NSF Awards Grants to Early-Career Polar Investigators
Editors: ARCUS Staff
The National Science Foundation (NSF) Office of Polar Programs (OPP) has awarded $3.8 million to early-career scientists as part of the OPP Postdoctoral Research Fellowship (PRF) Program. This is the first year of funding for the Postdoctoral Research Fellowship Program.
The program encourages new investigators who have not previously worked in polar regions and/or innovative techniques that have not previously been applied to polar science into polar research. Additionally, the OPP-PRF aims to support beginning investigators with experiences that will establish them in positions of leadership in the scientific community.
Postdoctoral Research Fellowship provide opportunities for early-career scientists, including social scientists, to accomplish one or more of the following goals:
- Expand their work across traditional disciplinary lines.
- Develop new partnerships connecting the polar regions and/or non-polar research communities.
- Provide entry to researchers who have traditionally had limited access to polar research resources, sites, and facilities.
NSF has awarded 13 grants as part of the Postdoctoral Research Fellowship Program, with seven representing the Arctic research community and six representing the Antarctic research community. These include:
Submesoscale Fjord Variability and Its Influence on Glacial Melt
Abstract Award # 2138790
Principal Investigator: Ken Zhao, Oregon State University.
Revealing the Genomic Underpinnings of Polar Bear Physiological Adaptations to the Arctic
Abstract Award # 2138649
Principal Investigator: Blair Perry, Washington State University.
Investigating 2.5k Years of Human History and Atmospheric Transport in Greenland Ice Using High-Resolution Lead Isotopic Records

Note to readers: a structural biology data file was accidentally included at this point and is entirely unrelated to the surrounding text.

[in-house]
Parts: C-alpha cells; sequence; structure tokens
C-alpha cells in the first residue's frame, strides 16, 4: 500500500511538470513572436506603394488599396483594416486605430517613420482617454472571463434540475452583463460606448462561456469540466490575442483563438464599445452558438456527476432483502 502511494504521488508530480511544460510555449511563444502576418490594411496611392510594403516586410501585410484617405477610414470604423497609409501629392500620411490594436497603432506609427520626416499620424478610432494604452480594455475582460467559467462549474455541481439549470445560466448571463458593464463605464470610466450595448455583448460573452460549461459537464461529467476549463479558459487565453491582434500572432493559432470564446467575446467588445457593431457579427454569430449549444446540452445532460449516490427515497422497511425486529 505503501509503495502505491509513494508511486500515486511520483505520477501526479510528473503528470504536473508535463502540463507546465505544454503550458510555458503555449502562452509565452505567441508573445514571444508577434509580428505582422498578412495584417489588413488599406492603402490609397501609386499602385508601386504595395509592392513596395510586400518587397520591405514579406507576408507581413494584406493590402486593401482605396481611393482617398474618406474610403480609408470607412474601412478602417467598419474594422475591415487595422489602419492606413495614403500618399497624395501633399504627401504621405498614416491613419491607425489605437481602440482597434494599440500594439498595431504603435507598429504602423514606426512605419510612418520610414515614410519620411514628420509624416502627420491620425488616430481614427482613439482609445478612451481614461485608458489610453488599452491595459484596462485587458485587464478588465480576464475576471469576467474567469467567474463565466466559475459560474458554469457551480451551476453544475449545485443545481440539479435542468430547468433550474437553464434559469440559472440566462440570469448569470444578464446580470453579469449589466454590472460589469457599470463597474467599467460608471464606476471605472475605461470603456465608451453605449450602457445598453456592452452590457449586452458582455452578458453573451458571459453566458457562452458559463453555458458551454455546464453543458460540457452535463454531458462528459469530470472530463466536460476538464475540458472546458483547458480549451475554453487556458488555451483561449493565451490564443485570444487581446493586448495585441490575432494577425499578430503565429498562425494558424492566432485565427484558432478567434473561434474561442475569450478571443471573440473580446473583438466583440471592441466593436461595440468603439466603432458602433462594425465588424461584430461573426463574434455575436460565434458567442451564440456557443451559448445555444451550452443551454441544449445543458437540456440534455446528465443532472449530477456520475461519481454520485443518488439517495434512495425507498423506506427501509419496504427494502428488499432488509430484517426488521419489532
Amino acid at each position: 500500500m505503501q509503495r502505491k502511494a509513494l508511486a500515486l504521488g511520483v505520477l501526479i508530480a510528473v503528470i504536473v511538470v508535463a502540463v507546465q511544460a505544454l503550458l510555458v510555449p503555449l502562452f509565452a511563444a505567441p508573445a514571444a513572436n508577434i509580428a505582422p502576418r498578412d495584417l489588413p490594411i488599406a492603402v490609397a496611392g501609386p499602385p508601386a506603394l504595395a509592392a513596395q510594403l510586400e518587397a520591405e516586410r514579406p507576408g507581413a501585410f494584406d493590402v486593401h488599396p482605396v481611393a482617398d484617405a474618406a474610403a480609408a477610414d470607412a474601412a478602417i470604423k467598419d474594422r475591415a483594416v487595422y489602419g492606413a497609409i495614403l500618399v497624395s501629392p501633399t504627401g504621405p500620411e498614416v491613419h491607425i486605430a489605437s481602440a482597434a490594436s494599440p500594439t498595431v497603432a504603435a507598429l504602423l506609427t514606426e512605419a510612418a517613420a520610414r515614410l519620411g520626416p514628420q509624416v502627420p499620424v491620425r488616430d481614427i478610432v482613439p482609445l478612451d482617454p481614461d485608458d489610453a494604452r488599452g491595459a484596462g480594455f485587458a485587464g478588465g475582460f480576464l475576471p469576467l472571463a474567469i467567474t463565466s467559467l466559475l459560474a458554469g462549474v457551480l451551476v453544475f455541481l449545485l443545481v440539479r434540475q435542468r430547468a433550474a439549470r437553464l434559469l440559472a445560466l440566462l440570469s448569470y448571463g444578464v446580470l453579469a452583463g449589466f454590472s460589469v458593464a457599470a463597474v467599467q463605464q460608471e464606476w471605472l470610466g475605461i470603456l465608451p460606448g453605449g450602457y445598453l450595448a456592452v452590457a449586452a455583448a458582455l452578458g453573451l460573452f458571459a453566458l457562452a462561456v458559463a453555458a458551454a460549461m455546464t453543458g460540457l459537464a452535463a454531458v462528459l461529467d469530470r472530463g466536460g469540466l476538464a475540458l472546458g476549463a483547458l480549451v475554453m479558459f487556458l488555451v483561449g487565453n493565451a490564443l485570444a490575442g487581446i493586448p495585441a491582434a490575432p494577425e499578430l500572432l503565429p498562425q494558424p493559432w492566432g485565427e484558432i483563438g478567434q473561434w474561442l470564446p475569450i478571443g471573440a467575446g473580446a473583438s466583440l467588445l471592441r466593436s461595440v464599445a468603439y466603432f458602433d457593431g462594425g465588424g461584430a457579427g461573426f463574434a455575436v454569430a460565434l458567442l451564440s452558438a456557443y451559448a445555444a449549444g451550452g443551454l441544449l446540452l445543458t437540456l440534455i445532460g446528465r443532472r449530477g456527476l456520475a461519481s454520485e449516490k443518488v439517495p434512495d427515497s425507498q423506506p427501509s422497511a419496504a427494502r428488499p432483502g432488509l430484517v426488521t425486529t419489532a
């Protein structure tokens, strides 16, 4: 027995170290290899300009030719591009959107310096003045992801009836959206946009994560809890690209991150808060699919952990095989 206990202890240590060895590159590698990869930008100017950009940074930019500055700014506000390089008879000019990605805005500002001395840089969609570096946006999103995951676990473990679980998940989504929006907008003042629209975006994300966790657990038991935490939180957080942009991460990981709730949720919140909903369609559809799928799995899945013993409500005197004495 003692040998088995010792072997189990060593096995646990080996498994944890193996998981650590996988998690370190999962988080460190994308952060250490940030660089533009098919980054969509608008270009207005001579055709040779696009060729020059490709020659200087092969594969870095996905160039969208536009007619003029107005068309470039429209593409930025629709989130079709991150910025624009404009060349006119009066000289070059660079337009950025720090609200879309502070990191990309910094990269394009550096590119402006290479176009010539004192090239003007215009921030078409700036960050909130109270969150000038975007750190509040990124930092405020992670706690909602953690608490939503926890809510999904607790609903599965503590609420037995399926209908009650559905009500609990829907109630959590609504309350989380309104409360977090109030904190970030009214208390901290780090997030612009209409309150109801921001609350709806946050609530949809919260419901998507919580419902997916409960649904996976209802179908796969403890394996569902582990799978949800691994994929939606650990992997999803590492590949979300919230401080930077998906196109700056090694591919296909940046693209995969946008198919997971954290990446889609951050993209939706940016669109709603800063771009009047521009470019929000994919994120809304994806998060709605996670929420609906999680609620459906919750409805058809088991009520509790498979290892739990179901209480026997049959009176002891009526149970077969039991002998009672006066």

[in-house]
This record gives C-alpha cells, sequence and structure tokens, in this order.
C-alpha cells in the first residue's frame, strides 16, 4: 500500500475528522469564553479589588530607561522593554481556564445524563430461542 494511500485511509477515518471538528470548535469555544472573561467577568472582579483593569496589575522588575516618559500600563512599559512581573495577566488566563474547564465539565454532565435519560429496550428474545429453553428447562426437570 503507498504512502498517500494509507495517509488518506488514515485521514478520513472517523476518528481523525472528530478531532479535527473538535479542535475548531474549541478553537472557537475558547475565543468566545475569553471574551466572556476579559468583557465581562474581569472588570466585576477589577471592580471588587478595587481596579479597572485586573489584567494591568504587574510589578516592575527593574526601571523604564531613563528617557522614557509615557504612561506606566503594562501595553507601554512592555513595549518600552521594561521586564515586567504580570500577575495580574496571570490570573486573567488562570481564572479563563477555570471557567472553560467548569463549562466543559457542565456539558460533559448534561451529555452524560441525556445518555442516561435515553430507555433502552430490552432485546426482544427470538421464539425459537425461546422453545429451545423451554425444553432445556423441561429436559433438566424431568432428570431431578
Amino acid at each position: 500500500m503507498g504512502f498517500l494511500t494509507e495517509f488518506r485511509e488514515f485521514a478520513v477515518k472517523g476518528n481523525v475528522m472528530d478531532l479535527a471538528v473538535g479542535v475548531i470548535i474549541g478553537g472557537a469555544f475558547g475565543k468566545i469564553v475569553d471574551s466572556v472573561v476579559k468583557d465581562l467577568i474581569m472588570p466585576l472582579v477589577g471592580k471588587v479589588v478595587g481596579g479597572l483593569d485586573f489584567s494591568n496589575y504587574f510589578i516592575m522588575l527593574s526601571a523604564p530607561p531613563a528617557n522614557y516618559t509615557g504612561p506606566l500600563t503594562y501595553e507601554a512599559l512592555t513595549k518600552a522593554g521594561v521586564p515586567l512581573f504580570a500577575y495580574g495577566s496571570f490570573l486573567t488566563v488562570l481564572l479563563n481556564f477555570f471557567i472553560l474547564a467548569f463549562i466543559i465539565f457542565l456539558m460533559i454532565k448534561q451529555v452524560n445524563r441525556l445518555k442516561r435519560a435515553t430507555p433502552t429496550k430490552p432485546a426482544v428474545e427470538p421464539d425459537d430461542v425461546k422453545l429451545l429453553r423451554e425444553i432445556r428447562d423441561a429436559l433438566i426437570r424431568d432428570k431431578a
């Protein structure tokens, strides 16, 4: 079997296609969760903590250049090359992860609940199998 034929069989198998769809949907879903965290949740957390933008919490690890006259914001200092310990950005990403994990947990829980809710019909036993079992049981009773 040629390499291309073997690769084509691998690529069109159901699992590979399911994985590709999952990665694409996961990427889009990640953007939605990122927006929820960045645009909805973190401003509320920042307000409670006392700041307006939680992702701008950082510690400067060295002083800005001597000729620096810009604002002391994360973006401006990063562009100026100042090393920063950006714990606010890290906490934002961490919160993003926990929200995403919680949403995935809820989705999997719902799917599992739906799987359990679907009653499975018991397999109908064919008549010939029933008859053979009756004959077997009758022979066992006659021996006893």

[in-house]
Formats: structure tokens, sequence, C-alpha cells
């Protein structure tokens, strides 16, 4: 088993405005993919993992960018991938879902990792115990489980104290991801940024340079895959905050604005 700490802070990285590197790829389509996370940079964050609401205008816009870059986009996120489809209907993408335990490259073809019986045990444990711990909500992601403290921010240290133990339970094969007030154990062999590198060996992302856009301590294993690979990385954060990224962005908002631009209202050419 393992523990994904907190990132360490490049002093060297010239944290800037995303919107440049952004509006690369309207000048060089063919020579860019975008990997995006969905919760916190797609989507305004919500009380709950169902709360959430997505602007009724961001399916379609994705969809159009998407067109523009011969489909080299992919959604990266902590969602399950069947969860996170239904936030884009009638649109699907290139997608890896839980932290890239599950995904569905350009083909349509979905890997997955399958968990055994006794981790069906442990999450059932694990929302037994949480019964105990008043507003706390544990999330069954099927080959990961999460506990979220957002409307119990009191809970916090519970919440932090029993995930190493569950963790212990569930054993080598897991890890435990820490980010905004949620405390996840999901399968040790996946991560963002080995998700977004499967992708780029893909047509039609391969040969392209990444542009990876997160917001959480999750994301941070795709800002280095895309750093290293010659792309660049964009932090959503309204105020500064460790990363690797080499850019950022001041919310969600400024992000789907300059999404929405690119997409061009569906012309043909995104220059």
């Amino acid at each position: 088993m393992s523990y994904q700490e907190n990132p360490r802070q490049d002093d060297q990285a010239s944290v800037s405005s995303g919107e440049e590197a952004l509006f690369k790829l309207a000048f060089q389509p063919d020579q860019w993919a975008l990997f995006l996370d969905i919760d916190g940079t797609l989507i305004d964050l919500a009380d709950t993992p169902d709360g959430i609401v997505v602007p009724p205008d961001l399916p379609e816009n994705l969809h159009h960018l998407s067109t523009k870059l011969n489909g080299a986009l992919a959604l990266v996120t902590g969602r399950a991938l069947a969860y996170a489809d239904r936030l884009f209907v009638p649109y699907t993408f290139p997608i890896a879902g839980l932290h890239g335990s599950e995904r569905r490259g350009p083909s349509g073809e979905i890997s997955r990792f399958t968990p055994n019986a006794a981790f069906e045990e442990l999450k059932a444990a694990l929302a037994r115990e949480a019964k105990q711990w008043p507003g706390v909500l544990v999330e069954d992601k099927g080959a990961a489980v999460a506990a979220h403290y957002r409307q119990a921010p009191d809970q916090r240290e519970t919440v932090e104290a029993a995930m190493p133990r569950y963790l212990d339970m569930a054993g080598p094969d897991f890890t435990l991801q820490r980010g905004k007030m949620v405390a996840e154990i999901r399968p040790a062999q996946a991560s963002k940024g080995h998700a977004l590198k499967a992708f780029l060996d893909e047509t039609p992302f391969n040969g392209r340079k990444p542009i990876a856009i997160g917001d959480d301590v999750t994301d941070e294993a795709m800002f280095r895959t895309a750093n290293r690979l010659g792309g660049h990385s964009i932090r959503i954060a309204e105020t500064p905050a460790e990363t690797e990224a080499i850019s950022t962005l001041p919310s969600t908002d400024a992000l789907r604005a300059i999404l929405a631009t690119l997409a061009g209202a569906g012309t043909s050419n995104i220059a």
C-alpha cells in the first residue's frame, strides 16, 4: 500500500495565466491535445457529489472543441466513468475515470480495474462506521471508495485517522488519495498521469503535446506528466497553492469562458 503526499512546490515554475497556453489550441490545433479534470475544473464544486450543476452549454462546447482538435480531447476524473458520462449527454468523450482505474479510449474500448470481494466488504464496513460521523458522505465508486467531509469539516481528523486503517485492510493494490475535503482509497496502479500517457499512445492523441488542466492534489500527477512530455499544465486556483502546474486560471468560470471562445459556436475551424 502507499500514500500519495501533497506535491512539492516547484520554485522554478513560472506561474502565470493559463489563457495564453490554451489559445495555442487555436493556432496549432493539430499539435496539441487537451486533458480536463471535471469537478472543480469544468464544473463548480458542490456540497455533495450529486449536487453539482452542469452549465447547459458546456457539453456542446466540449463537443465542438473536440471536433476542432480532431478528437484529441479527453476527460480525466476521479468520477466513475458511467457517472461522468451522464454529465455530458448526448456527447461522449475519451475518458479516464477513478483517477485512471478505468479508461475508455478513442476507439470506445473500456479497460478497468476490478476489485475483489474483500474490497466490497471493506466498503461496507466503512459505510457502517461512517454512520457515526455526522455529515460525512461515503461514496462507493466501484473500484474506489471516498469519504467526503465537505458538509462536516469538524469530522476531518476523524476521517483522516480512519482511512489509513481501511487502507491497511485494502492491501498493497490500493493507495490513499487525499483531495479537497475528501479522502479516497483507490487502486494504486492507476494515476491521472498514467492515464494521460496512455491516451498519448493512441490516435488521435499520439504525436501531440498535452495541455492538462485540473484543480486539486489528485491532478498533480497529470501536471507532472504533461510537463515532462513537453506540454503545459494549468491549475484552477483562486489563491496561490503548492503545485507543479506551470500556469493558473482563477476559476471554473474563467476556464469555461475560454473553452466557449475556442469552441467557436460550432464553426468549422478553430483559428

Abstract Award #2138782
Principal Investigator: Sophia Wensman, Nevada System of Higher Education, Desert Research Institute
Freeze-thaw Effect on Biogeochemistry and Nutrient Cycling in Arctic Soils
Abstract Award #2138937
Principal Investigator: Erin Rooney, University of Tennessee Knoxville
Assessing the Relationship Among Fire, Temperature, and Precipitation in the Arctic During the Pleistocene
Abstract Award #2138893
Principal Investigator: Emily Tibbett, University of Massachusetts Amherst
Investigating the Effects of Late Holocene Climate Change on Polar Bears
Abstract Award #2139044
Principal Investigator: Lillian Parker, University of Oklahoma Norman Campus
Using Passive Acoustic Monitoring of Bowhead Whales to Identify Biotic and Abiotic Drivers and Timing of Migration
Abstract Award #2138801
Principal Investigator: Angela Szesciorka, Oregon State University
Organic Matter Export, Processes, and Transformations Drive Carbon Cycling Patterns in the Arctic Ocean
Abstract Award #2138584
Principal Investigator: Jumanah Hamdi, Louisiana Universities Marine Corsortium
Calving, Icebergs, and Climate
Abstract Award #2139002
Principal Investigator: Alexander Huth, Princeton University
Investigating the Influence of Ocean Temperature on Antarctic Ice Sheet Evolution During the Early to Middle Pleistocene
Abstract Award #2139051
Principal Investigator: Michelle Guitard, Lamont-Doherty Earth Observatory at Columbia University
High-resolution Nested Antarctic Ice Sheet Modeling to Reconcile Marine and Terrestrial Geologic Data
Abstract Award #2138556
Principal Investigator: Anna Ruth Halberstadt, Berkeley Geochronology Center
The Role of Southern Ocean Iron Limited Diatoms in Modulating Copper Speciation
Abstract Award #2138217
Principal Investigator: Angel Ruacho, University of Washington
Pygoscelis Penguin Response to Potential Prey Retention Along the West Antarctic Peninsula
Abstract Award #2138277
Principal Investigator: Katherine Hudson, Stony Brook University
To learn more about the grantees and their projects, visit the OPP Postdoctoral Research Fellowship awardees page.
Learn more about future opportunities on the NSF solicitation webpage.